All our married life, 38 years, my husband has been a heavy haulage train driver, working various rail corporations in SA over the years including a 5-year stint in Port Hedland, WA, driving ore trains.
During these years, we have lived in large railway towns, small railway communities and a large scale industrial town with the exception of 8 years, when in 1988 we escaped to a small SA rural town, commuting, after I and my two young children at the time, were involved in a train crash which took the lives of two people, including the local train driver and a parent of one of the children in my daughter’s class.
We returned to the same railway town after leaving Port Hedland in 2002, and with the same job, different shirt, prospects of the smaller rail corporations were in doubt so now, at the age of 60, to finish off his working life, we have moved again.
This move, the biggest of our lives, but with more of dedicated purpose than the previous moves. This move was to be closer to the major city airport and my husband is now working the FIFO roster.
Working Fly In Fly Out at our age was something we only considered at the beginning of this year and doubted every aspect of it, often believing we were making the biggest mistake of our lives.
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After never living in a major capital city for the length of time since being married and never living in the suburbs, proved a daunting prospect as to where we would be comfortable.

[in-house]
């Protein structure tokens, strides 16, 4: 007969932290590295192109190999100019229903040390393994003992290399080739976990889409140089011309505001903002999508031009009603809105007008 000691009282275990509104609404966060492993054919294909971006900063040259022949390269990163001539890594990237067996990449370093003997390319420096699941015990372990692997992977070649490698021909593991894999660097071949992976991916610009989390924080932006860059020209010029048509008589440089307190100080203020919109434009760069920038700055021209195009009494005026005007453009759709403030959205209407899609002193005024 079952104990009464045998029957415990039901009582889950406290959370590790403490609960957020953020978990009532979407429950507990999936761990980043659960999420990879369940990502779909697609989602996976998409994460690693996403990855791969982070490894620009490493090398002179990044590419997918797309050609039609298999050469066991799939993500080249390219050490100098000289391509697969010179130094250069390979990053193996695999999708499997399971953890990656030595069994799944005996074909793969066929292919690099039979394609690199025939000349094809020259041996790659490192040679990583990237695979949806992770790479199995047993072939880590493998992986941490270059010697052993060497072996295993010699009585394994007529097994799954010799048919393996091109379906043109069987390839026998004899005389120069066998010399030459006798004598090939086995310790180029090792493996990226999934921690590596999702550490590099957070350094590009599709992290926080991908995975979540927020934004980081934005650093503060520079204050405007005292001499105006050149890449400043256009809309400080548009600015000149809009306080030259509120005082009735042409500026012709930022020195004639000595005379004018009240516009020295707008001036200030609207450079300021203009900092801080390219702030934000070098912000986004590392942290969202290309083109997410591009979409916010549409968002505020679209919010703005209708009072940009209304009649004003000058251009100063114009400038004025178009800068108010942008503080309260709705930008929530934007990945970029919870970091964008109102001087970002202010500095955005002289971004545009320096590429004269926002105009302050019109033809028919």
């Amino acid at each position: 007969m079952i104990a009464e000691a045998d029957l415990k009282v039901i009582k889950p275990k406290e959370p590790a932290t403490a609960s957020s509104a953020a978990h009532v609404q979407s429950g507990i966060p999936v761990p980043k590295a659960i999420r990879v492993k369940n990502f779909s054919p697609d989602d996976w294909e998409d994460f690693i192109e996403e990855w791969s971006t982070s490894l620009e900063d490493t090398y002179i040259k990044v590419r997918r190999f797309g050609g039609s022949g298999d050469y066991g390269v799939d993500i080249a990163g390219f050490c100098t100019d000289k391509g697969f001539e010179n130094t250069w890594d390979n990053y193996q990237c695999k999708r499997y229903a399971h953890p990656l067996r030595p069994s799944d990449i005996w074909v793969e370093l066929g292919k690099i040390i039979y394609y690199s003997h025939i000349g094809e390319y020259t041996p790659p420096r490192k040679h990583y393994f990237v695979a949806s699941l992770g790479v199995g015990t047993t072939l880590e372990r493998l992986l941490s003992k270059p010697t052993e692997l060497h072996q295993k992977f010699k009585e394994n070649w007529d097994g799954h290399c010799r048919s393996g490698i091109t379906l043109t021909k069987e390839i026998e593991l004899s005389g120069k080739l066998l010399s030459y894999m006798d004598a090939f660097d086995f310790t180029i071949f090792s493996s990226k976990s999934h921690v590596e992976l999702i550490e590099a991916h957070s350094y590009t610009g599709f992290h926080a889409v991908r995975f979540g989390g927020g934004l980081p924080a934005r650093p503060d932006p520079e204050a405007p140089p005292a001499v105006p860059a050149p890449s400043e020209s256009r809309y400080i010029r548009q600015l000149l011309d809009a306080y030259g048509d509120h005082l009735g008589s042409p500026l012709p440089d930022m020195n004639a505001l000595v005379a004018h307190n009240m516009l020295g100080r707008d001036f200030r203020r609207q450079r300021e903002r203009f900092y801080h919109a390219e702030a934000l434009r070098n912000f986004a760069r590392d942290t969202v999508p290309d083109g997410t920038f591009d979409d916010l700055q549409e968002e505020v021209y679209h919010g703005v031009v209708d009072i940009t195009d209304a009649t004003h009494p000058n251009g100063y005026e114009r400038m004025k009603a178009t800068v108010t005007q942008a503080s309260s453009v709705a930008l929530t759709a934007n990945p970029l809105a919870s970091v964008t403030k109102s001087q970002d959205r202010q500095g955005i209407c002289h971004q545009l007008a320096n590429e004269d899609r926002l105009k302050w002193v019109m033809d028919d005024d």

We found a house and moved to a very small rural community of 250 people but only 50 mins from the airport.
This, along with the roster of working 2 weeks on, 2 weeks off back in the Pilbara has changed our lives on so many levels.
Leaving long time friends, comfortable surroundings, activities, routines and convenient shopping, to start afresh in a house that needs work, no friends, unfamiliar settings, limited activities, no day to day routine and no shops along with being alone for two weeks at a time has had a huge impact on both of us.
I was reading the Starts at 60 article about staying mentally healthy and find I have, and have to continue, to force myself to find activities in the area to keep myself from withdrawing, and now with winter here, is very easy to do.
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I found I have to be the one to make the connections. To make the first move. To continue to draw on and find the confidence to approach new people, new activities, new roads, new shops, new conversations, new routines and a new lifestyle. A FIFO lifestyle.
I have to be mindful living this new lifestyle to not over-stay my welcome, not to force myself onto strangers, not to over-spend, not to over-eat, not to overreact and not to over-indulge.
There are many couples living the FIFO lifestyle. For a week, a fortnight, a month, six months or even a year or more. Living together, apart.
Whether or not it’s harder at 60, time (measured in fortnights) will tell.
Have you ever lived the FIFO lifestyle? What was it or is it like for you?